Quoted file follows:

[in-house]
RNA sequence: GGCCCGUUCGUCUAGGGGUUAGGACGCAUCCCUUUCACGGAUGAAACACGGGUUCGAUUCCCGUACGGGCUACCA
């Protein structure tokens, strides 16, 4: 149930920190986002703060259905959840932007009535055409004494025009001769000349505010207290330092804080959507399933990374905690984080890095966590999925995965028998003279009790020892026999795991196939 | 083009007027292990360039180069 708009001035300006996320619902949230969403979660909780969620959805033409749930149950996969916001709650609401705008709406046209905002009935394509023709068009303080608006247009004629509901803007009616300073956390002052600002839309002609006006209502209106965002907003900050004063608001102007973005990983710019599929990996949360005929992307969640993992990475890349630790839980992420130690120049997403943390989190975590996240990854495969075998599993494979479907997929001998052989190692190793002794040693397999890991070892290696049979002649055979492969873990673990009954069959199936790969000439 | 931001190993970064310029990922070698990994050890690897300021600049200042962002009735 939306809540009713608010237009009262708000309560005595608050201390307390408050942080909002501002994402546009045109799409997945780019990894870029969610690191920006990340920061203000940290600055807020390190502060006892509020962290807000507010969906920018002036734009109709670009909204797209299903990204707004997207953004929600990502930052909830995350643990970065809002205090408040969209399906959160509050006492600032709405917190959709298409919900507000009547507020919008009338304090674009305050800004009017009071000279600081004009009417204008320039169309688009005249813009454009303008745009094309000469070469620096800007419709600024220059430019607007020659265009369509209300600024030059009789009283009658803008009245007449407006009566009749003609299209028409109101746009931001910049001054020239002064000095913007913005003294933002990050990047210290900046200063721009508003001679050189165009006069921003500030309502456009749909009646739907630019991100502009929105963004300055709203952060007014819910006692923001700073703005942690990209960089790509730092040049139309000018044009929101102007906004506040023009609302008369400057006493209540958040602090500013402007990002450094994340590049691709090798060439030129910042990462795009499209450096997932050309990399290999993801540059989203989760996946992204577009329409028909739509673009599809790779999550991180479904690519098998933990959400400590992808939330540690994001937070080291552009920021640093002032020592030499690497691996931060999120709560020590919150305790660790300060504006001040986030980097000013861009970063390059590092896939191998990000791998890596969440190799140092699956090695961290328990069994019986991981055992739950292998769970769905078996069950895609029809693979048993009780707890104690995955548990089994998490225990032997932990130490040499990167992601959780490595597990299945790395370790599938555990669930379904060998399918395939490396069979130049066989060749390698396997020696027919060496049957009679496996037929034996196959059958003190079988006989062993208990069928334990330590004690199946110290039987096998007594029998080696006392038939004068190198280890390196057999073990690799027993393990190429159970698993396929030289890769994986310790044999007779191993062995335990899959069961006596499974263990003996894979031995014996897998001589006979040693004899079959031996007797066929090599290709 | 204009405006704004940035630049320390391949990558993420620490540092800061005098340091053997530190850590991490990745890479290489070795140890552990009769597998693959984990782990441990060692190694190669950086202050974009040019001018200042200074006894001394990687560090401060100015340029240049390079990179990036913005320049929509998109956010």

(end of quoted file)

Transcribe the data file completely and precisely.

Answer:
[in-house]
RNA sequence: GGCCCGUUCGUCUAGGGGUUAGGACGCAUCCCUUUCACGGAUGAAACACGGGUUCGAUUCCCGUACGGGCUACCA
């Protein structure tokens, strides 16, 4: 149930920190986002703060259905959840932007009535055409004494025009001769000349505010207290330092804080959507399933990374905690984080890095966590999925995965028998003279009790020892026999795991196939 | 083009007027292990360039180069 708009001035300006996320619902949230969403979660909780969620959805033409749930149950996969916001709650609401705008709406046209905002009935394509023709068009303080608006247009004629509901803007009616300073956390002052600002839309002609006006209502209106965002907003900050004063608001102007973005990983710019599929990996949360005929992307969640993992990475890349630790839980992420130690120049997403943390989190975590996240990854495969075998599993494979479907997929001998052989190692190793002794040693397999890991070892290696049979002649055979492969873990673990009954069959199936790969000439 | 931001190993970064310029990922070698990994050890690897300021600049200042962002009735 939306809540009713608010237009009262708000309560005595608050201390307390408050942080909002501002994402546009045109799409997945780019990894870029969610690191920006990340920061203000940290600055807020390190502060006892509020962290807000507010969906920018002036734009109709670009909204797209299903990204707004997207953004929600990502930052909830995350643990970065809002205090408040969209399906959160509050006492600032709405917190959709298409919900507000009547507020919008009338304090674009305050800004009017009071000279600081004009009417204008320039169309688009005249813009454009303008745009094309000469070469620096800007419709600024220059430019607007020659265009369509209300600024030059009789009283009658803008009245007449407006009566009749003609299209028409109101746009931001910049001054020239002064000095913007913005003294933002990050990047210290900046200063721009508003001679050189165009006069921003500030309502456009749909009646739907630019991100502009929105963004300055709203952060007014819910006692923001700073703005942690990209960089790509730092040049139309000018044009929101102007906004506040023009609302008369400057006493209540958040602090500013402007990002450094994340590049691709090798060439030129910042990462795009499209450096997932050309990399290999993801540059989203989760996946992204577009329409028909739509673009599809790779999550991180479904690519098998933990959400400590992808939330540690994001937070080291552009920021640093002032020592030499690497691996931060999120709560020590919150305790660790300060504006001040986030980097000013861009970063390059590092896939191998990000791998890596969440190799140092699956090695961290328990069994019986991981055992739950292998769970769905078996069950895609029809693979048993009780707890104690995955548990089994998490225990032997932990130490040499990167992601959780490595597990299945790395370790599938555990669930379904060998399918395939490396069979130049066989060749390698396997020696027919060496049957009679496996037929034996196959059958003190079988006989062993208990069928334990330590004690199946110290039987096998007594029998080696006392038939004068190198280890390196057999073990690799027993393990190429159970698993396929030289890769994986310790044999007779191993062995335990899959069961006596499974263990003996894979031995014996897998001589006979040693004899079959031996007797066929090599290709 | 204009405006704004940035630049320390391949990558993420620490540092800061005098340091053997530190850590991490990745890479290489070795140890552990009769597998693959984990782990441990060692190694190669950086202050974009040019001018200042200074006894001394990687560090401060100015340029240049390079990179990036913005320049929509998109956010």